Erdogan dismisses Cabinet reshuffle claims

Turkish President says he will reconsider, reevaluate party structuring after serious discussions

Turkey’s President Recep Tayyip Erdogan has refuted claims regarding possible Cabinet reshuffle in the government.

Talking to media Wednesday before leaving for Russia to meet President Vladimir Putin in Sochi, Erdogan was asked about a possible change in the Cabinet.

“There is nothing like that in the government’s agenda. The chairman (Binali Yildirim) did not suggest me anything like that,” Erdogan said, a day after rejoining ruling Justice and Development (AK) Party.

Erdogan led the AK Party for 13 years starting in 2001 but had to step aside when he became president in August 2014, due to a legal requirement for presidents to be politically neutral.

When asked about the possible changes in the party’s Central Decision Board (MKYK) and the party’s administration after his reelection as AK Party’s chairman on May 21, Erdogan said he would “reconsider and reevaluate the current units in the party after serious discussions.”

Erdogan underlined that these things would happen “if I would be reelected.”

Kilicdaroglu’s football analogy

To a question about main opposition Republican People’s Party (CHP) leader Kemal Kilicdaroglu’s criticism on president retaining ties with his party, Erdogan said Kilicdaroglu “need to learn about his (CHP) party’s political background.”

On Tuesday, the CHP leader had remarked that a chairman of a political party cannot be the president of 80 million people.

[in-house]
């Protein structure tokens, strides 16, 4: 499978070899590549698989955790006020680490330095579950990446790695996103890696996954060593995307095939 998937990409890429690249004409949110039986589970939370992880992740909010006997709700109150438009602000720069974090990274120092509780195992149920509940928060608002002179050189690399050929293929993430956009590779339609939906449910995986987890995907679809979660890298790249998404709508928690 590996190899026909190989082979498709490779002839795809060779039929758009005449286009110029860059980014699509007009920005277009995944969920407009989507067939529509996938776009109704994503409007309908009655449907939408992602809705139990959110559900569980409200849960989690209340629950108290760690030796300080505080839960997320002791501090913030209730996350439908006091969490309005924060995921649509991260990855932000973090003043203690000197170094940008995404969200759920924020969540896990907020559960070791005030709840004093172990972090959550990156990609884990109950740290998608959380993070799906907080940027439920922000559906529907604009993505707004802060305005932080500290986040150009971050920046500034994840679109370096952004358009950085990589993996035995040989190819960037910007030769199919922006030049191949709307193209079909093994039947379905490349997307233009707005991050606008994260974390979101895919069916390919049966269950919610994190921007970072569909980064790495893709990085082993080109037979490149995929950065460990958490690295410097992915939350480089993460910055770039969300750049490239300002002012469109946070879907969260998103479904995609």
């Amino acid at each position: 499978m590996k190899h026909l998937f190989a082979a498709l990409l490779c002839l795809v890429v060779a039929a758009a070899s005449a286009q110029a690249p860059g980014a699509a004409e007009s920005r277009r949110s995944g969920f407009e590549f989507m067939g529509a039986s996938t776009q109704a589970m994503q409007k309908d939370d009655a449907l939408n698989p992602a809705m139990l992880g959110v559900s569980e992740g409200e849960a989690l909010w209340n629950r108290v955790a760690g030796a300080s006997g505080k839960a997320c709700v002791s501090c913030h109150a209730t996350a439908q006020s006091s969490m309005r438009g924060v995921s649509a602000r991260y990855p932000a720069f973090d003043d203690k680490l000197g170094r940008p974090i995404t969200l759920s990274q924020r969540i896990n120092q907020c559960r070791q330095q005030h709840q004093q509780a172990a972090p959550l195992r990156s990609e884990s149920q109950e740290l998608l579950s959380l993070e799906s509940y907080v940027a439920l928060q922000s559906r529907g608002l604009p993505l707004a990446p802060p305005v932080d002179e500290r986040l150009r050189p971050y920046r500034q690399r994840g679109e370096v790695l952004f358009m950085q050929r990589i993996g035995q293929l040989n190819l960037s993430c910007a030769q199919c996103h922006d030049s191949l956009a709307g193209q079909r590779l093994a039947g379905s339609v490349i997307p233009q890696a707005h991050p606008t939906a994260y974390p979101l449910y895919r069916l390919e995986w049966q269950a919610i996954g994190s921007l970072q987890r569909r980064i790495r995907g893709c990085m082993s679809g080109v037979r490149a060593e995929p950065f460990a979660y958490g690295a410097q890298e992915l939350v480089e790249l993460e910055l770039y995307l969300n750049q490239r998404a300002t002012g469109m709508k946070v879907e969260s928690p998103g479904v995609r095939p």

Using a football analogy, Kilicdaroglu said: “It is like the captain of Fenerbahce [an Istanbul sports club] becoming a referee in a match in which Fenerbahce is playing.”

The president also said leading the country “fair and just is what matters,” no matter whether the president has ties with his party or not.

“As long as we respect the national will, it would be fine. In the end, the people can take back what they give in the first place.”

Erdogan became the fourth Turkish president to retain his party ties at a special ceremony in Ankara on Tuesday.

Mustafa Kemal Ataturk, founder of the Republic of Turkey, maintained his membership of the Republican People’s Party (CHP), as did his successor, Ismet Inonu. Turkey’s third president, Celal Bayar, was also a member of the Democrat Party.

Russia visit

Speaking about the details of his visit to Sochi, Erdogan said the main topic of his meeting with Putin is Syria.

“There is an effective cooperation with Russia on Syria. Our main aim is to stop the bloodshed in Syria as soon as possible and reach a political solution while protecting territorial integrity of the country,” Erdogan said.

“We cannot stay silent any longer to baby killings and massacre of people in hospitals,” he said. “We pay the utmost respect to fortify the ceasefire that was agreed on Astana talks.”

Syria has been locked in a vicious civil war since early 2011, when the Assad regime cracked down on pro-democracy protests. Since then, hundreds of thousands of people have been killed and more than 10 million displaced.

The latest Astana talks that was held on May 3-4 focused on the cease-fire that came into effect on Dec. 30, have been brokered by Turkey — which backs the Syrian opposition — and Russia and Iran, who support the Bashar al-Assad regime.

The president also said that he and Putin are “working very hard” to revitalize the Russia-Turkey relations.

“Neither Turkey nor Russia can waste any more minute to bureaucracy,” Erdogan said. “If we want to achieve $100 billion trade volume, we need to encourage that.”